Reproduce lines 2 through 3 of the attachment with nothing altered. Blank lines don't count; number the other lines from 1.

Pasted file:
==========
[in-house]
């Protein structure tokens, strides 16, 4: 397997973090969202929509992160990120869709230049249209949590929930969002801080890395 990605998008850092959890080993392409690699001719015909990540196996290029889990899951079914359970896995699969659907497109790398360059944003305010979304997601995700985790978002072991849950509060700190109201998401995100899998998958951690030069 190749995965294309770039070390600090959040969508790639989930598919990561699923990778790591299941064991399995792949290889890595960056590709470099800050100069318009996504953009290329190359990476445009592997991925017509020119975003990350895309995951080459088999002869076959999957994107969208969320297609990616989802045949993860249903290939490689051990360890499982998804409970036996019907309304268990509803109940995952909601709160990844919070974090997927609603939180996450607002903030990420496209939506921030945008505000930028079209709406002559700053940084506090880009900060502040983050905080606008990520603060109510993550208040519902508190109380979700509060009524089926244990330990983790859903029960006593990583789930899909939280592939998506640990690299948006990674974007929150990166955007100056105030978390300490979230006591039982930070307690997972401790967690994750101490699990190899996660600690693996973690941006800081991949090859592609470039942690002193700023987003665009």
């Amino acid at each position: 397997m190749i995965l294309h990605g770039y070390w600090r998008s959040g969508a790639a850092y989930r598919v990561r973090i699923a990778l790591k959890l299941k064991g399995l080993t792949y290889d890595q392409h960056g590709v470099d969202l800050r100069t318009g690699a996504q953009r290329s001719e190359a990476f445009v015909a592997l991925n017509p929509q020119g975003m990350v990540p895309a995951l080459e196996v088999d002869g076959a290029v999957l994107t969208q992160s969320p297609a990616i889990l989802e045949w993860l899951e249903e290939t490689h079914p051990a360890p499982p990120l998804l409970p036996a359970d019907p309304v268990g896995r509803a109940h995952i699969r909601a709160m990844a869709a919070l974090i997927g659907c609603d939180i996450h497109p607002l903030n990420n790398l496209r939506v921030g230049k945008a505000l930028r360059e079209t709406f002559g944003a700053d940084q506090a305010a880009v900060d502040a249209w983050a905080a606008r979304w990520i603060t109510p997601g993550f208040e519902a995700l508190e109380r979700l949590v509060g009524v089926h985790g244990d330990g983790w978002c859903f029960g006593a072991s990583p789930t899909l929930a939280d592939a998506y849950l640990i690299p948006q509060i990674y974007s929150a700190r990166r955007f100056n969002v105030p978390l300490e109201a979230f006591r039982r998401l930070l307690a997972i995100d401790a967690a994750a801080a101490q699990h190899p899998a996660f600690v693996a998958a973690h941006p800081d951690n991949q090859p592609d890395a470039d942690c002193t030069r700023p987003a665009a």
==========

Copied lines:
């Protein structure tokens, strides 16, 4: 397997973090969202929509992160990120869709230049249209949590929930969002801080890395 990605998008850092959890080993392409690699001719015909990540196996290029889990899951079914359970896995699969659907497109790398360059944003305010979304997601995700985790978002072991849950509060700190109201998401995100899998998958951690030069 190749995965294309770039070390600090959040969508790639989930598919990561699923990778790591299941064991399995792949290889890595960056590709470099800050100069318009996504953009290329190359990476445009592997991925017509020119975003990350895309995951080459088999002869076959999957994107969208969320297609990616989802045949993860249903290939490689051990360890499982998804409970036996019907309304268990509803109940995952909601709160990844919070974090997927609603939180996450607002903030990420496209939506921030945008505000930028079209709406002559700053940084506090880009900060502040983050905080606008990520603060109510993550208040519902508190109380979700509060009524089926244990330990983790859903029960006593990583789930899909939280592939998506640990690299948006990674974007929150990166955007100056105030978390300490979230006591039982930070307690997972401790967690994750101490699990190899996660600690693996973690941006800081991949090859592609470039942690002193700023987003665009």
């Amino acid at each position: 397997m190749i995965l294309h990605g770039y070390w600090r998008s959040g969508a790639a850092y989930r598919v990561r973090i699923a990778l790591k959890l299941k064991g399995l080993t792949y290889d890595q392409h960056g590709v470099d969202l800050r100069t318009g690699a996504q953009r290329s001719e190359a990476f445009v015909a592997l991925n017509p929509q020119g975003m990350v990540p895309a995951l080459e196996v088999d002869g076959a290029v999957l994107t969208q992160s969320p297609a990616i889990l989802e045949w993860l899951e249903e290939t490689h079914p051990a360890p499982p990120l998804l409970p036996a359970d019907p309304v268990g896995r509803a109940h995952i699969r909601a709160m990844a869709a919070l974090i997927g659907c609603d939180i996450h497109p607002l903030n990420n790398l496209r939506v921030g230049k945008a505000l930028r360059e079209t709406f002559g944003a700053d940084q506090a305010a880009v900060d502040a249209w983050a905080a606008r979304w990520i603060t109510p997601g993550f208040e519902a995700l508190e109380r979700l949590v509060g009524v089926h985790g244990d330990g983790w978002c859903f029960g006593a072991s990583p789930t899909l929930a939280d592939a998506y849950l640990i690299p948006q509060i990674y974007s929150a700190r990166r955007f100056n969002v105030p978390l300490e109201a979230f006591r039982r998401l930070l307690a997972i995100d401790a967690a994750a801080a101490q699990h190899p899998a996660f600690v693996a998958a973690h941006p800081d951690n991949q090859p592609d890395a470039d942690c002193t030069r700023p987003a665009a």